in a world both terrible and beautiful, and grossly out of balance." She
continues: "My father, a writer of fiction, is a dreamer who barely can tie
his own shoelaces in the real world, let alone warn his daughter she might
stumble and fall. In real life, when he chooses to make himself available, he
can be funny, intensely loving, and the person you most want to be with."
However, she adds: "To get in the way of his work, to interrupt the holy
quest, is to commit sacrilege."
The Burglar in the Rye - what kind of title is that?!
It's the title of Lawrence Block's new mystery novel, with an obvious
allusion to CR. If you go to this
address at amazon.com , you'll get detailed reviews of the book, including
remarks from the author himself, e.g. "People always ask me where I get
my ideas.... The genesis of the idea for The Burglar in the Rye
is easy to trace. In February of 1998, I read two newspaper stories within
a week of each other. First, Joyce Maynard, realizing that the world yearned
to know the story of her life, had decided to write a tell-all book about
her relationship with J D Salinger, thus invading the privacy of one of
the two Most Reclusive Authors in America. Next, Candida Donadio, a literary
agent, was reported ready to sell all her letters from her former client,
Thomas Pynchon, thus violating the privacy of the other Most Reclusive
Author. ... So I combined the two writers and the two outrages..."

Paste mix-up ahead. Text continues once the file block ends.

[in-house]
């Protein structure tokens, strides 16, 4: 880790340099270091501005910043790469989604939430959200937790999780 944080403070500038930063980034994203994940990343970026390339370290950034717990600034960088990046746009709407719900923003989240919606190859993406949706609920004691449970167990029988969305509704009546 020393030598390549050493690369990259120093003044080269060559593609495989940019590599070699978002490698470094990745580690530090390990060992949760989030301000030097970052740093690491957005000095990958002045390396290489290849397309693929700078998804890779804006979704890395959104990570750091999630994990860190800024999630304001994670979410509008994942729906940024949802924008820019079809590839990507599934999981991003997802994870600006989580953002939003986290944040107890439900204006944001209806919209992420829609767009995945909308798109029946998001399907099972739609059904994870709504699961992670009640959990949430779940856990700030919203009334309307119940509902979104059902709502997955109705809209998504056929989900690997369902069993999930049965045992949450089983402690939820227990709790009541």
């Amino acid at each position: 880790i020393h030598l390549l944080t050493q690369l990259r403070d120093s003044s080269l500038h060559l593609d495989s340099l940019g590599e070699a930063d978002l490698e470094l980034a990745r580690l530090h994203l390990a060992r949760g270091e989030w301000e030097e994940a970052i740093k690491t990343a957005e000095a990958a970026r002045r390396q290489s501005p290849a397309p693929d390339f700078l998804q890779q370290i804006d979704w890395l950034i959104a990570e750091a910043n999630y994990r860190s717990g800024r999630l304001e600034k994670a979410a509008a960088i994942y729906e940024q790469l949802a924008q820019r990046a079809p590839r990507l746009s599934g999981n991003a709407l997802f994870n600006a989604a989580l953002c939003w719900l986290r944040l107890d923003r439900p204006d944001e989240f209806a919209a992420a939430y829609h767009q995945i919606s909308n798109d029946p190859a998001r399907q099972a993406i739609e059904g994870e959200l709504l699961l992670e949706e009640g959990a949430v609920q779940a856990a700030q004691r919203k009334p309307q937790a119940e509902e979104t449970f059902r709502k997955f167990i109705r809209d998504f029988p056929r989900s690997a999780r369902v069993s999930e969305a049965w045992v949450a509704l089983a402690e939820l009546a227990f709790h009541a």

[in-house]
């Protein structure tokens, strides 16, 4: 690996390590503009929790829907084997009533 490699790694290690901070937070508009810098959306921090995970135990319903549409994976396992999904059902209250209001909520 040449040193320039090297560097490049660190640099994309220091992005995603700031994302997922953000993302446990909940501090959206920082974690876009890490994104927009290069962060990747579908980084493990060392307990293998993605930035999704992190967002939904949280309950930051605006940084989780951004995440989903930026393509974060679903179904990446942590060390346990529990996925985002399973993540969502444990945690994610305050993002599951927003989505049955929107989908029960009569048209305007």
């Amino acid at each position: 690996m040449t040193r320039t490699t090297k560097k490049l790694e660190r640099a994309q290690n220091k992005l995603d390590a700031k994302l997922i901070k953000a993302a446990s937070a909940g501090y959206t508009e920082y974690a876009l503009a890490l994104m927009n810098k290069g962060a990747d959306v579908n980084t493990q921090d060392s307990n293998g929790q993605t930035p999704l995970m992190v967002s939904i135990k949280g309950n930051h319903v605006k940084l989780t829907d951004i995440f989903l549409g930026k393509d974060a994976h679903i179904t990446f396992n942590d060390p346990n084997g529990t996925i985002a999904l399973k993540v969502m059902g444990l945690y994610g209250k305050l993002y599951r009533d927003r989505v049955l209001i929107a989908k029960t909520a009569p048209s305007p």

And Entertainment Weekly wrote: "Rather like an Agatha Christie
novel narrated by Basil Fawlty, or a game of Clue organized by Monty Python."
Sounds pretty good, eh?
Some Bananafish mailing list members point out there is an interesting
novel by Marianne Wiggins called Almost Heaven. Here is a
part of a review you get when you go to this
address at amazon.com :
"It seems no accident that the narrator ... is named Holden. Like his
literary predecessor in J.D. Salinger's Catcher in the Rye, this edgy twentysomething
war correspondent is also a protector of lost innocence, or at least a
seeker of grace in a world gone brutal. Done in and emotionally damaged
by a stint in Bosnia, Holden escapes back to the U.S. at a time when a
rage of bad weather - tornadoes, heat waves, hurricanes - grips the
nation and portends his immersion in a relationship of cyclonic intensity..."
There is a new biography of Salinger written by Paul Alexander (J.D.
Salinger: A Biography). If you go to this
page at amazon.com, you'll get lots of controversial reviews of the
* * *
PS. Don't forget to click on the book cover
in order to enlarge it, it's very thought-provoking...
There is a new book by Pam Steinle:
In Cold Fear : The Catcher in the Rye Censorship
Controversies and Postwar American Character
Minor problem: it costs $45...
However, if you go to the following address
at amazon.com, you'll get a very long extract from the introduction (I mean
(see also #10 in my External Aspects)
LETTERS TO J.D. SALINGER
Chris Kubica (Editor), Will Hochman (Editor)
In this newly published book (May 2002), editors
Chris Kubica and Will Hochman present a
collection of "Dear Jerome" missives
written by a mix of well-known writers and critics
as well as teachers, students, and everyday
readers. Contributors include Stewart O'Nan, Tom
Robbins, Sherman Alexie, and David Shields.
Jan 2003: I hear there is a new book about Salinger:
Eberhard Alsen's A Reader's Guide to J.D.
The chapters address categories like "Critical Reception,"
"Narrative Structure and Point of View," "Characterization and
Style," "Settings and Symbols" and "Themes and
July 2004: The Snatcher in the Pie by Ben
Jamieson, Saguaro & Tumbleweed Press, 2004 - 234 pages, Hardcover
Supposed to be a parody on the Catcher - but a horrible one, so don't buy it!
Sorry - that was just a joke - but I do believe the book
should be written ;-)